8.2.13

*** Sidewalk Weekend ***

Sidewalk Rating: Promising

Memories come back to me, the places of these mute silences of memory. For instance, as an introduction to a seminar on the popular culture of Northeast Brazil, a walk through the night, alive with sound, in the town of Salvador towards the Igreja do Passo. Contrasting with the subtle theatricality of the Misericordia, the church’s dark fa├žade lifts up into its dignity all the dust and sweat of the city. Standing about the old parts of town full of vague murmurings and human voices, it presents their monumental, silent secret. It dominates the narrow Laderia do Passo. It does not yield itself to researches who nevertheless have it there before them, just as popular language escapes them, when they approach it, for it comes from too far away and too high. Very different from the Church do Rosario, which is all blue and openness, this dark stone raises the nocturnal face of Bahian irony.  An unconquerable rock even though (or because) it is familiar, totally without solemnity, similar to the songs of the Brazilian saudade. Returning from this pilgrimage, the passing faces in the streets seem, in spite of their vicacious mobility, to multiply the indecipherable and nearby secret of the monument.


[A "historical" but mostly useless bike rack outside the Downtown St Paul library.]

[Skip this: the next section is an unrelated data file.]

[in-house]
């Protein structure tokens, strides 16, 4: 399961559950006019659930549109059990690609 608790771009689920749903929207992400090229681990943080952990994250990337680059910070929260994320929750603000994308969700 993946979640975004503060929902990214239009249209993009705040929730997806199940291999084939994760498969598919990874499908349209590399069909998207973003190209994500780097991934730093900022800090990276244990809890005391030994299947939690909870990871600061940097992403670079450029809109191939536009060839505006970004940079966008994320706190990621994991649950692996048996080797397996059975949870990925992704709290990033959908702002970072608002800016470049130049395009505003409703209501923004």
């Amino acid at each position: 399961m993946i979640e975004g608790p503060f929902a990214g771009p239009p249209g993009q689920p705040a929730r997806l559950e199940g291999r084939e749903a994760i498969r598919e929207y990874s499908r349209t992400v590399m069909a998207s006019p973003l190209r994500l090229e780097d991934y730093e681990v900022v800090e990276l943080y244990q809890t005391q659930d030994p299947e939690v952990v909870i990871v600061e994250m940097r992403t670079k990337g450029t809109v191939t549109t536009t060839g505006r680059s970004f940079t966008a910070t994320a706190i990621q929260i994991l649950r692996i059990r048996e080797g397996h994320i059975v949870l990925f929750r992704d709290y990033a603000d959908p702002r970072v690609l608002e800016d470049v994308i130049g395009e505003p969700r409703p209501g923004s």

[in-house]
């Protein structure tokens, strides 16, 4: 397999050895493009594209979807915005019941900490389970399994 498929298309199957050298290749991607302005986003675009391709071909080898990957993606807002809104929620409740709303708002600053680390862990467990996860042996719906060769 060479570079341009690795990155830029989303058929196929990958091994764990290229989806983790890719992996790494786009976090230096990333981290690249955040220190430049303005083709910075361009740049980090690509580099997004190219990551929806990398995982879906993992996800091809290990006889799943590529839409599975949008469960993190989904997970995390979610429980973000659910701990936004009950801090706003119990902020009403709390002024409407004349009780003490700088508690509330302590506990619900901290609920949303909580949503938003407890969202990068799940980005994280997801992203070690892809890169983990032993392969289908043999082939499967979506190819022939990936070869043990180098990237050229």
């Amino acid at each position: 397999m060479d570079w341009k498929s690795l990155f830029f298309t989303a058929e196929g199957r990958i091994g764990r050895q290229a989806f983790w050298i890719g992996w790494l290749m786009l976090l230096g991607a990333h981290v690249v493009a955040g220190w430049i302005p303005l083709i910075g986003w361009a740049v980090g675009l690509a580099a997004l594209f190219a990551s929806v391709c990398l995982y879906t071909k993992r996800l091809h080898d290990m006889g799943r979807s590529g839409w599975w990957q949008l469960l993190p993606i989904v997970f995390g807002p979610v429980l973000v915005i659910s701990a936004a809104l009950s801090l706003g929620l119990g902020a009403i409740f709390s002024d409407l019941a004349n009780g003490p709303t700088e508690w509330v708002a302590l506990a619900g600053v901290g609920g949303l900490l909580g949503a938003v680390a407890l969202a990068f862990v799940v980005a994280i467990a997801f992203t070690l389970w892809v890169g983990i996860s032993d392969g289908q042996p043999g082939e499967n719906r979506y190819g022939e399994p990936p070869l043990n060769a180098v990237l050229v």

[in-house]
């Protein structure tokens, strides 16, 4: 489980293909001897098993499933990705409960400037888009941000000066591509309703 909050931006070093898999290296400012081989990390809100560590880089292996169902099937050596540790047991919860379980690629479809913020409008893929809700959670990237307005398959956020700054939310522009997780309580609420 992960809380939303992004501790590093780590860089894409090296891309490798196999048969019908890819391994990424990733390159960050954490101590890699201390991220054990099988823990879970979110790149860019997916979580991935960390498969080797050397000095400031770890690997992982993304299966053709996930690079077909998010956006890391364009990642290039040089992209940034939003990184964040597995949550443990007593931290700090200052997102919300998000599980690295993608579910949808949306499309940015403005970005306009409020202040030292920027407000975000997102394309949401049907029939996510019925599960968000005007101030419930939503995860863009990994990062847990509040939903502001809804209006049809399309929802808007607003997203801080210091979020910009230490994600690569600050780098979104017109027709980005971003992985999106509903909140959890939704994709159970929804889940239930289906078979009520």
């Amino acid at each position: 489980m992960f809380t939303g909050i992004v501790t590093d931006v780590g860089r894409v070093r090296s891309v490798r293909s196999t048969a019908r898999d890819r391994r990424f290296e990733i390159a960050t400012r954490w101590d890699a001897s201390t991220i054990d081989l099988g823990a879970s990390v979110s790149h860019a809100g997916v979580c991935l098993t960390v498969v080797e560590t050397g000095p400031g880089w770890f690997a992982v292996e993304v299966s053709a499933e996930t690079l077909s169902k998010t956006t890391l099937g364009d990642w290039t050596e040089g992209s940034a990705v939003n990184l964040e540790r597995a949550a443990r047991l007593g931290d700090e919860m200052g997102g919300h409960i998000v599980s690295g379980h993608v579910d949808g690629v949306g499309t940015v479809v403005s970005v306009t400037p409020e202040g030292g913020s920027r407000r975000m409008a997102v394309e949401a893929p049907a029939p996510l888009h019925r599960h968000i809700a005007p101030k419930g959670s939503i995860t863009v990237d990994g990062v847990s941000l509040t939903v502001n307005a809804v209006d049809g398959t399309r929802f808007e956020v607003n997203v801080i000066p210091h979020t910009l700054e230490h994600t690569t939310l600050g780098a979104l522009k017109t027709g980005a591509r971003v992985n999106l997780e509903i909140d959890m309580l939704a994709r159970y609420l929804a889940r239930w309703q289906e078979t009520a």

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I think one reason I wrote the book is try to figure out why this was the case, and unfortunately I think a lot of it has to do with these really unfair, awful ideas about women in bars. That “Oh, obviously a woman hanging out in a bar alone is on the make. Obviously.” Or, “She’s just going because she wants someone else to pay for her drinks,” or, “Oh, she’s just really sad and lonely, and has nothing better to do.” This sort of pathos attaches itself to women who hang out in bars that I obviously find pretty offensive.

[this.]

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 "People use what they call Churchill welcome mats, which is a piece of plywood laid down in front of the door or leaned up against the door with hundreds of nails sticking out so that when the polar bear comes up to pad across your porch, he's going to get a paw full of sharp nails."

[this.]

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